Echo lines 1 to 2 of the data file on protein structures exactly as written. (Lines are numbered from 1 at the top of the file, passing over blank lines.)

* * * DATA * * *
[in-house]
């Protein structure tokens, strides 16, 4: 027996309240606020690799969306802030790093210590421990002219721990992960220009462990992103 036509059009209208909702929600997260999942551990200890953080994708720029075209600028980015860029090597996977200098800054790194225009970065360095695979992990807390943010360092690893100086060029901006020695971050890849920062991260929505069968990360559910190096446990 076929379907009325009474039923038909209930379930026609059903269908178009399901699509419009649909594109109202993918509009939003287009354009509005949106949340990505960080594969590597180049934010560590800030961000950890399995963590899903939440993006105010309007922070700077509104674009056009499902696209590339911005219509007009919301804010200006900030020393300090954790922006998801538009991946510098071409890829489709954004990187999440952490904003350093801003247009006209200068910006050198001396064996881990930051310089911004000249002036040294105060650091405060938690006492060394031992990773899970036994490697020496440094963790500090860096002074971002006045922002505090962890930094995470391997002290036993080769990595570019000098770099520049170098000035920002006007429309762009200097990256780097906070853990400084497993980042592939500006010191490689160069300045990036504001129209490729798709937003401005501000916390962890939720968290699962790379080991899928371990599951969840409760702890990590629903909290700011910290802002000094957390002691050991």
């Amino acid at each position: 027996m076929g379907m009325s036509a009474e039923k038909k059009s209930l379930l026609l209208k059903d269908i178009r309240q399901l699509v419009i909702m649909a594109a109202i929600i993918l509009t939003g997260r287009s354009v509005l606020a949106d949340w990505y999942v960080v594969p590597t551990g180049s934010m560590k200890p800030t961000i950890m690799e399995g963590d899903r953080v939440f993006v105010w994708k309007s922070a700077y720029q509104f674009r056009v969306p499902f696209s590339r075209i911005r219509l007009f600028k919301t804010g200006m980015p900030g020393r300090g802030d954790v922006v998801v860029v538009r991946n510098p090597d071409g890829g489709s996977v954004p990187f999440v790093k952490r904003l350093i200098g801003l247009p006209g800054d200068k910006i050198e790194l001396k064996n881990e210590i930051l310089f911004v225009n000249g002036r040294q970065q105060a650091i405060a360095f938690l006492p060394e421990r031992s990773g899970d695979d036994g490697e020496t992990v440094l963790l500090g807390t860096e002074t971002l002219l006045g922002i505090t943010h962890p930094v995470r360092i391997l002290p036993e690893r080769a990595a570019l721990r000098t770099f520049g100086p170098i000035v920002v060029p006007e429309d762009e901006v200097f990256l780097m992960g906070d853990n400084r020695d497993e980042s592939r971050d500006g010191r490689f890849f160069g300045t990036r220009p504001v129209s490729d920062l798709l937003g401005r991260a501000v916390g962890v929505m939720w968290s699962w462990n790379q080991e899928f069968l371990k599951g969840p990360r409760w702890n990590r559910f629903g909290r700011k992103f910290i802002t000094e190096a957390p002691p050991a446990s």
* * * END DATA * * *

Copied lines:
[in-house]
């Protein structure tokens, strides 16, 4: 027996309240606020690799969306802030790093210590421990002219721990992960220009462990992103 036509059009209208909702929600997260999942551990200890953080994708720029075209600028980015860029090597996977200098800054790194225009970065360095695979992990807390943010360092690893100086060029901006020695971050890849920062991260929505069968990360559910190096446990 076929379907009325009474039923038909209930379930026609059903269908178009399901699509419009649909594109109202993918509009939003287009354009509005949106949340990505960080594969590597180049934010560590800030961000950890399995963590899903939440993006105010309007922070700077509104674009056009499902696209590339911005219509007009919301804010200006900030020393300090954790922006998801538009991946510098071409890829489709954004990187999440952490904003350093801003247009006209200068910006050198001396064996881990930051310089911004000249002036040294105060650091405060938690006492060394031992990773899970036994490697020496440094963790500090860096002074971002006045922002505090962890930094995470391997002290036993080769990595570019000098770099520049170098000035920002006007429309762009200097990256780097906070853990400084497993980042592939500006010191490689160069300045990036504001129209490729798709937003401005501000916390962890939720968290699962790379080991899928371990599951969840409760702890990590629903909290700011910290802002000094957390002691050991």